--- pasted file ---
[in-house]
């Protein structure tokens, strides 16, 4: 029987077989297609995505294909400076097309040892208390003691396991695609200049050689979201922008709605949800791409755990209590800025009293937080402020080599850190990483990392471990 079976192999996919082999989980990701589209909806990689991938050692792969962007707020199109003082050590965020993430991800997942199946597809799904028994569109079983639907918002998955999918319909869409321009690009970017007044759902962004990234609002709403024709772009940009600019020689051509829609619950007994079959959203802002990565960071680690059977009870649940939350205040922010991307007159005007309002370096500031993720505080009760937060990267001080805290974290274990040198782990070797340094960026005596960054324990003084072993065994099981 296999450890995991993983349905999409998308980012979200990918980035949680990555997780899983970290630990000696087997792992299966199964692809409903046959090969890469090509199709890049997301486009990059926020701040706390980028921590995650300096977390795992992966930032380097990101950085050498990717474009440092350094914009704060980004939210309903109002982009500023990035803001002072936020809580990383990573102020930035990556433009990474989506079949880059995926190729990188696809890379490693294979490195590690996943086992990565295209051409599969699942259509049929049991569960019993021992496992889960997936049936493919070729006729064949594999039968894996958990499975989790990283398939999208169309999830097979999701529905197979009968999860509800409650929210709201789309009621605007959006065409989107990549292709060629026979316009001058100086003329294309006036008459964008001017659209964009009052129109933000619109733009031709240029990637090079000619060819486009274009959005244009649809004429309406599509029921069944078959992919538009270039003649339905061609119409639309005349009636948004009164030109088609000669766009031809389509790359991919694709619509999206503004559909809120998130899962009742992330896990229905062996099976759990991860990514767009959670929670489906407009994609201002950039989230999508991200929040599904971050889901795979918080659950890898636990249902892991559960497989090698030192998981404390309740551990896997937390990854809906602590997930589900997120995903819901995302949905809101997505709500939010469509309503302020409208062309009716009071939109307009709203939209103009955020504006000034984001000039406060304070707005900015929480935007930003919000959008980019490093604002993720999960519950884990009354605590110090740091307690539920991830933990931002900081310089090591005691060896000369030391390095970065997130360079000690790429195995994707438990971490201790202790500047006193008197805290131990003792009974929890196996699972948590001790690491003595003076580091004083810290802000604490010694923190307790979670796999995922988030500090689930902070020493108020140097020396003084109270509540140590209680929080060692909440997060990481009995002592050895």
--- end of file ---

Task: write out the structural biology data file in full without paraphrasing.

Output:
[in-house]
């Protein structure tokens, strides 16, 4: 029987077989297609995505294909400076097309040892208390003691396991695609200049050689979201922008709605949800791409755990209590800025009293937080402020080599850190990483990392471990 079976192999996919082999989980990701589209909806990689991938050692792969962007707020199109003082050590965020993430991800997942199946597809799904028994569109079983639907918002998955999918319909869409321009690009970017007044759902962004990234609002709403024709772009940009600019020689051509829609619950007994079959959203802002990565960071680690059977009870649940939350205040922010991307007159005007309002370096500031993720505080009760937060990267001080805290974290274990040198782990070797340094960026005596960054324990003084072993065994099981 296999450890995991993983349905999409998308980012979200990918980035949680990555997780899983970290630990000696087997792992299966199964692809409903046959090969890469090509199709890049997301486009990059926020701040706390980028921590995650300096977390795992992966930032380097990101950085050498990717474009440092350094914009704060980004939210309903109002982009500023990035803001002072936020809580990383990573102020930035990556433009990474989506079949880059995926190729990188696809890379490693294979490195590690996943086992990565295209051409599969699942259509049929049991569960019993021992496992889960997936049936493919070729006729064949594999039968894996958990499975989790990283398939999208169309999830097979999701529905197979009968999860509800409650929210709201789309009621605007959006065409989107990549292709060629026979316009001058100086003329294309006036008459964008001017659209964009009052129109933000619109733009031709240029990637090079000619060819486009274009959005244009649809004429309406599509029921069944078959992919538009270039003649339905061609119409639309005349009636948004009164030109088609000669766009031809389509790359991919694709619509999206503004559909809120998130899962009742992330896990229905062996099976759990991860990514767009959670929670489906407009994609201002950039989230999508991200929040599904971050889901795979918080659950890898636990249902892991559960497989090698030192998981404390309740551990896997937390990854809906602590997930589900997120995903819901995302949905809101997505709500939010469509309503302020409208062309009716009071939109307009709203939209103009955020504006000034984001000039406060304070707005900015929480935007930003919000959008980019490093604002993720999960519950884990009354605590110090740091307690539920991830933990931002900081310089090591005691060896000369030391390095970065997130360079000690790429195995994707438990971490201790202790500047006193008197805290131990003792009974929890196996699972948590001790690491003595003076580091004083810290802000604490010694923190307790979670796999995922988030500090689930902070020493108020140097020396003084109270509540140590209680929080060692909440997060990481009995002592050895």